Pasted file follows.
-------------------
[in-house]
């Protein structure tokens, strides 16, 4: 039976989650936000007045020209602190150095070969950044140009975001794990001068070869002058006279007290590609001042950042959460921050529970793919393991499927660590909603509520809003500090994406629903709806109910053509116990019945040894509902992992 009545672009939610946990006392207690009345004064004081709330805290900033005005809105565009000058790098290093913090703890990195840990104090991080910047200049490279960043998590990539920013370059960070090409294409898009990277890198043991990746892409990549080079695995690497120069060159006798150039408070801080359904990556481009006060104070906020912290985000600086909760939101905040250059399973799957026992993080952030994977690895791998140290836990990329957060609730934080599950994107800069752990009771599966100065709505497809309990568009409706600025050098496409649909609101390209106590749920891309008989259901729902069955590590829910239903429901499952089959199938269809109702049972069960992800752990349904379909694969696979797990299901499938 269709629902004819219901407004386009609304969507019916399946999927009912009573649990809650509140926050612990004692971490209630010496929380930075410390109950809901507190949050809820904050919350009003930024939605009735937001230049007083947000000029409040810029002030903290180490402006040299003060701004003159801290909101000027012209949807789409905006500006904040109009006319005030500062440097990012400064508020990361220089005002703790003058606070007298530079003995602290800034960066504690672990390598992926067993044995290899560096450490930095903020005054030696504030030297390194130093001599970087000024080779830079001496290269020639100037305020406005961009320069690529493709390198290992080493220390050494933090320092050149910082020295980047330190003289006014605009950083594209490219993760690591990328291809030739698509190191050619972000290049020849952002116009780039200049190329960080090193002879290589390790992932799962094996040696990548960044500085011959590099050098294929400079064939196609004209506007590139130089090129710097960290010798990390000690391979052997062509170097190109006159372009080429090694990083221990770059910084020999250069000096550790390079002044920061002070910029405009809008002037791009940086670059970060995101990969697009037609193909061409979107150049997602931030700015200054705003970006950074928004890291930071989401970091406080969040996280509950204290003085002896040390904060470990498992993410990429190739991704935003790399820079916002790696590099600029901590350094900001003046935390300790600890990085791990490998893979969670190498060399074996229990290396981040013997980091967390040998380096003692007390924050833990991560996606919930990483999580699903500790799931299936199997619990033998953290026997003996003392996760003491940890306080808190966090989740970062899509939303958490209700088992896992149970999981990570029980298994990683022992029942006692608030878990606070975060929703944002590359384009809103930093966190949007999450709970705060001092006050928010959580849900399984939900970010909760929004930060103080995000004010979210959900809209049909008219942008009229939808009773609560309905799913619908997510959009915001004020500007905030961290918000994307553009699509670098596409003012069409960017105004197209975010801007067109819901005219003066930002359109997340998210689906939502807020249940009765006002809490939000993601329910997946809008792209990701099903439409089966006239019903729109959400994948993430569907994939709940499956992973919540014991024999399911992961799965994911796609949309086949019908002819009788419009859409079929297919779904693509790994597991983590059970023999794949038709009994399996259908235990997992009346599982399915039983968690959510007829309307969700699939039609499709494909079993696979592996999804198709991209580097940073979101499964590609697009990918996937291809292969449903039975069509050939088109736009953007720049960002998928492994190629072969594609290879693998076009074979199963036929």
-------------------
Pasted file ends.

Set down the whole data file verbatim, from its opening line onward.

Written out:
[in-house]
């Protein structure tokens, strides 16, 4: 039976989650936000007045020209602190150095070969950044140009975001794990001068070869002058006279007290590609001042950042959460921050529970793919393991499927660590909603509520809003500090994406629903709806109910053509116990019945040894509902992992 009545672009939610946990006392207690009345004064004081709330805290900033005005809105565009000058790098290093913090703890990195840990104090991080910047200049490279960043998590990539920013370059960070090409294409898009990277890198043991990746892409990549080079695995690497120069060159006798150039408070801080359904990556481009006060104070906020912290985000600086909760939101905040250059399973799957026992993080952030994977690895791998140290836990990329957060609730934080599950994107800069752990009771599966100065709505497809309990568009409706600025050098496409649909609101390209106590749920891309008989259901729902069955590590829910239903429901499952089959199938269809109702049972069960992800752990349904379909694969696979797990299901499938 269709629902004819219901407004386009609304969507019916399946999927009912009573649990809650509140926050612990004692971490209630010496929380930075410390109950809901507190949050809820904050919350009003930024939605009735937001230049007083947000000029409040810029002030903290180490402006040299003060701004003159801290909101000027012209949807789409905006500006904040109009006319005030500062440097990012400064508020990361220089005002703790003058606070007298530079003995602290800034960066504690672990390598992926067993044995290899560096450490930095903020005054030696504030030297390194130093001599970087000024080779830079001496290269020639100037305020406005961009320069690529493709390198290992080493220390050494933090320092050149910082020295980047330190003289006014605009950083594209490219993760690591990328291809030739698509190191050619972000290049020849952002116009780039200049190329960080090193002879290589390790992932799962094996040696990548960044500085011959590099050098294929400079064939196609004209506007590139130089090129710097960290010798990390000690391979052997062509170097190109006159372009080429090694990083221990770059910084020999250069000096550790390079002044920061002070910029405009809008002037791009940086670059970060995101990969697009037609193909061409979107150049997602931030700015200054705003970006950074928004890291930071989401970091406080969040996280509950204290003085002896040390904060470990498992993410990429190739991704935003790399820079916002790696590099600029901590350094900001003046935390300790600890990085791990490998893979969670190498060399074996229990290396981040013997980091967390040998380096003692007390924050833990991560996606919930990483999580699903500790799931299936199997619990033998953290026997003996003392996760003491940890306080808190966090989740970062899509939303958490209700088992896992149970999981990570029980298994990683022992029942006692608030878990606070975060929703944002590359384009809103930093966190949007999450709970705060001092006050928010959580849900399984939900970010909760929004930060103080995000004010979210959900809209049909008219942008009229939808009773609560309905799913619908997510959009915001004020500007905030961290918000994307553009699509670098596409003012069409960017105004197209975010801007067109819901005219003066930002359109997340998210689906939502807020249940009765006002809490939000993601329910997946809008792209990701099903439409089966006239019903729109959400994948993430569907994939709940499956992973919540014991024999399911992961799965994911796609949309086949019908002819009788419009859409079929297919779904693509790994597991983590059970023999794949038709009994399996259908235990997992009346599982399915039983968690959510007829309307969700699939039609499709494909079993696979592996999804198709991209580097940073979101499964590609697009990918996937291809292969449903039975069509050939088109736009953007720049960002998928492994190629072969594609290879693998076009074979199963036929």